Thai forces called in air strikes today in a fierce battle to repel Vietnamese units that crossed the Thai-Cambodian border in a drive to wipe out the last Cambodian guerrilla base along the embattled frontier, the Thai military reported.

Thai Air Force fighter-bombers flew missions against about 1,000 Vietnamese who crossed the northern Cambodian border yesterday in two places, as Thai ground troops backed by artillery fought to dislodge them, the Army spokesman, Maj. Gen. Narudon Dejpradiyuth, told a press conference.

He said more than 60 Vietnamese soldiers were killed in the fighting. Military supreme commander Gen. Arthit Kamlang-ek said seven Thai soldiers were killed and at least 34 were wounded.

The main Vietnamese incursion, in which about 800 troops were involved, was aimed at surrounding the Cambodian resistance base called Green Hill on an escarpment about two miles across the border from the Thai village of Tatum, the Thai military said.

Thai military and resistance sources said the anti-Vietnamese guerrillas continued to hold the Green Hill base, but details of the fighting were sketchy and reporters were not allowed to visit the scene.

The base is defended by as many as 5,000 Cambodian guerrillas loyal to Prince Norodom Sihanouk, who heads a three-party resistance coalition recognized by the United Nations as Cambodia's legal government.

The Vietnamese, who invaded Cambodia in December 1978 and installed a protege government in Phnom Penh led by Heng Samrin, are fighting to complete their most successful dry-season offensive of the six-year war by wiping out all the resistance bases of the three guerrilla groups along the 450-mile Thai-Cambodian border.

In the process, the Vietnamese apparently hope to seal the border against further guerrilla infiltration and deny the resistance a "liberated zone" by preventing the return of the resistance camps' civilian population of 250,000 from evacuation sites in Thailand, western diplomats said.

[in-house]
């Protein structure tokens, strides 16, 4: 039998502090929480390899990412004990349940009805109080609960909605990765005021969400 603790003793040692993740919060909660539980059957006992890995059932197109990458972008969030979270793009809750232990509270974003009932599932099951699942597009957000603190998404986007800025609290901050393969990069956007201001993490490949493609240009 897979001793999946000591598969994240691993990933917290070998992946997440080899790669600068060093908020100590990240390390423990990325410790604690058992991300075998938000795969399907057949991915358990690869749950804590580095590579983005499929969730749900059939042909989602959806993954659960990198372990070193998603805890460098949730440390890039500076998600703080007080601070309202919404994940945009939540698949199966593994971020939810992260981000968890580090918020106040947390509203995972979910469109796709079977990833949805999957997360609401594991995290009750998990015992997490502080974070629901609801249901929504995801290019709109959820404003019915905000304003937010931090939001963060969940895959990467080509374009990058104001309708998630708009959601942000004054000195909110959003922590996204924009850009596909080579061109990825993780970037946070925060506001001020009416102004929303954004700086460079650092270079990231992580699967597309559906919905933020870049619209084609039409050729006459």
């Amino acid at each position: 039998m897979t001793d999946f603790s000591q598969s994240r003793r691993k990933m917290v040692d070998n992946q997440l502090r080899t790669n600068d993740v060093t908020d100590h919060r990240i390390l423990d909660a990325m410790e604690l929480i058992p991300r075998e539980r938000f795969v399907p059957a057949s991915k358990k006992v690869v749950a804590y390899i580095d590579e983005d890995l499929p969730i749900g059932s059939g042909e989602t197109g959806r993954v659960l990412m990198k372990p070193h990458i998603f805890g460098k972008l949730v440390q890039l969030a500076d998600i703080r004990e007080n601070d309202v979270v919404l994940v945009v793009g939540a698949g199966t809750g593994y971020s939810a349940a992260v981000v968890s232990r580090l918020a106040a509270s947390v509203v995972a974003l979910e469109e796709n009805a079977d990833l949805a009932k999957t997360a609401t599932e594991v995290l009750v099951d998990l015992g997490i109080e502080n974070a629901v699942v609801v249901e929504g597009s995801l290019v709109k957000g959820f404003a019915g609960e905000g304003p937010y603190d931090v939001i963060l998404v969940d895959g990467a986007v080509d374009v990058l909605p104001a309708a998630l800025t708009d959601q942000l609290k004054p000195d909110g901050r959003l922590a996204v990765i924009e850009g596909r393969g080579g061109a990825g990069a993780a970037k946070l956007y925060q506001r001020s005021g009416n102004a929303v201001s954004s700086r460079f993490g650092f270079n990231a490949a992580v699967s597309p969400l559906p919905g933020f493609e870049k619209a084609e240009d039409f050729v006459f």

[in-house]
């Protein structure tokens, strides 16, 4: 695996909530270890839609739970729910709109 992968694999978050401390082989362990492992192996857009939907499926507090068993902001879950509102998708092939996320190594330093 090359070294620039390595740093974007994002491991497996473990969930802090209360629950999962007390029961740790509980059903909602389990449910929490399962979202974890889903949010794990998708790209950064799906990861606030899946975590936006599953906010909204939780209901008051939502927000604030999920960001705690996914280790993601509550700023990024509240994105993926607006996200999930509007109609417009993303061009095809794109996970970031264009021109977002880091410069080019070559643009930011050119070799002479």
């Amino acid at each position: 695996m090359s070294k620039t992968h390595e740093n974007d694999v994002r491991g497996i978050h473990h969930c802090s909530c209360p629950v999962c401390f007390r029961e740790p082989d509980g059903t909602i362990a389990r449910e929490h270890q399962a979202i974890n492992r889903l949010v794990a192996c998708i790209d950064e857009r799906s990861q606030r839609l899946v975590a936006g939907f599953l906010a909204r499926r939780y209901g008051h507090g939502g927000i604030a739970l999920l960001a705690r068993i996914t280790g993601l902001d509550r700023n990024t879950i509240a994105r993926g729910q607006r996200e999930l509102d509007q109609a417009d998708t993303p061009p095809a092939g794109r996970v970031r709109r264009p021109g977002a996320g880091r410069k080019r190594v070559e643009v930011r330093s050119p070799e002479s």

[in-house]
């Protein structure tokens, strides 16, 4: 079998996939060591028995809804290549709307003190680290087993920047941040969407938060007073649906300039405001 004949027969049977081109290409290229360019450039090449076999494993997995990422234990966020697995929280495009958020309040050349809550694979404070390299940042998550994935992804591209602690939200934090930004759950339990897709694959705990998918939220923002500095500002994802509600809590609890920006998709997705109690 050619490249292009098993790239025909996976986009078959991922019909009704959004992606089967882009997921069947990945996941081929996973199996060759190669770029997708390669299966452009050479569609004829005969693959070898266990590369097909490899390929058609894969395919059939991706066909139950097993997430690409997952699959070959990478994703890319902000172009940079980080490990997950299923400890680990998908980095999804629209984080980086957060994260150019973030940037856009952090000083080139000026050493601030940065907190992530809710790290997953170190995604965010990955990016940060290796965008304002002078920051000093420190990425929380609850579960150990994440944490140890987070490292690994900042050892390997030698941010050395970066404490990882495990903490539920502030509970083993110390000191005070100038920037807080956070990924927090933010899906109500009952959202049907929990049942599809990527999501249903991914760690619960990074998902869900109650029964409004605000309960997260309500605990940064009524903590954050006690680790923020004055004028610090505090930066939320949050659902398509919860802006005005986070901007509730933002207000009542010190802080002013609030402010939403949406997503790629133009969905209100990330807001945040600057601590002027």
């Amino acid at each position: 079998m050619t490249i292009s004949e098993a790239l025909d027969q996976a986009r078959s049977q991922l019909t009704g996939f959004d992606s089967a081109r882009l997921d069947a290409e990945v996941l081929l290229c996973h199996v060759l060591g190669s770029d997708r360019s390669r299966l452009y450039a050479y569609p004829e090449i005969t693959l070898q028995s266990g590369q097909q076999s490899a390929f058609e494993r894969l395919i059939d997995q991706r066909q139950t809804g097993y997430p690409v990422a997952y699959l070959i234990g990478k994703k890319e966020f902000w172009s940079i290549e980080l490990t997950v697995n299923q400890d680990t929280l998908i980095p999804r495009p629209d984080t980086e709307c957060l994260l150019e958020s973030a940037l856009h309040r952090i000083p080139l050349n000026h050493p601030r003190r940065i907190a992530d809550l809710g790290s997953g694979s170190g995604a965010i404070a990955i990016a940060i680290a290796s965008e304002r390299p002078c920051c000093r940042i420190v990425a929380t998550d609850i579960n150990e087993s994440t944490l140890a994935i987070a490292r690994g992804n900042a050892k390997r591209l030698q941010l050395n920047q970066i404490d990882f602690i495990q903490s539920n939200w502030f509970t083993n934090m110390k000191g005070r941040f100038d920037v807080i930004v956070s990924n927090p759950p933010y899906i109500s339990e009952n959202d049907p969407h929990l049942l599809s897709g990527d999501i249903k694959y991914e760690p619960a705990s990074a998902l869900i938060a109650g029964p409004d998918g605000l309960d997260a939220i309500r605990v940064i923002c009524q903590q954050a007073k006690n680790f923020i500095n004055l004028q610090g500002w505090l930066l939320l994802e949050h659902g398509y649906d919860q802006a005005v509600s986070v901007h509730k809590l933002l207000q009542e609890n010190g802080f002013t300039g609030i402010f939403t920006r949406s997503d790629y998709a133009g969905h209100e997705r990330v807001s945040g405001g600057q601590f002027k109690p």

In Washington, State Department spokesman Bernard Kalb said the United States strongly condemned the Vietnamese offensives. He said U.S. military equipment and supplies destined for Thailand have "been put at the head of the pipeline to expedite the shipment" and are expected to arrive early in April.

The latest fighting has forced about 90,000 Cambodian refugees to move deeper inside Thailand from evacuation sites at three points along the border, western relief officials said.

Besides the attack on Green Hill, Vietnamese troops yesterday overran the camps of Sanror Changan and Dong Rak, about 40 miles northeast of the Thai border town of Aranyaprathet, Thai military sources said. Both camps had already been evacuated by their civilian inhabitants, but several hundred guerrillas of the anticommunist Khmer People's National Liberation Front were reportedly still occupying Sanror Changan and had to flee the Vietnamese assault.

About 50,000 Cambodian civilians in the area were forced to move farther inside Thailand when their evacuation sites on the Thai side of the border came under Vietnamese shelling Monday and Tuesday, relief officials said. They said about 32,000 Cambodians were evacuated farther inside Thailand's Surin Province from a site nine miles across the border from the Green Hill base. Farther to the east, about 10,000 followers of the Communist Khmer Rouge guerrilla group were moved a few miles after their Sam Peeka evacuation site in Sisaket Province was shelled. The number of casualties was not immediately available.

According to Gen. Narudon, five Thai civilians were killed and about 4,000 people were evacuated from their villages when "hundreds" of Vietnamese shells landed on Thai territory. Thai gunners fired back in what were described as intense artillery duels.

Narudon said more than 30 Vietnamese soldiers were killed on barbed wire surrounding one of three hilltops they seized in Surin Province, and 30 others were killed near two other hills.

He said that in addition to 800 Vietnamese who crossed the border near the Green Hill resistance base, 200 others crossed up to three miles inside Sisaket Province at a point 60 miles to the east.

According to Truong Mealy, a spokesman in Bangkok for Prince Sihanouk, Cambodian guerrillas defending the Green Hill base counterattacked the Vietnamese and ambushed some soldiers who were retreating across the border from Thailand.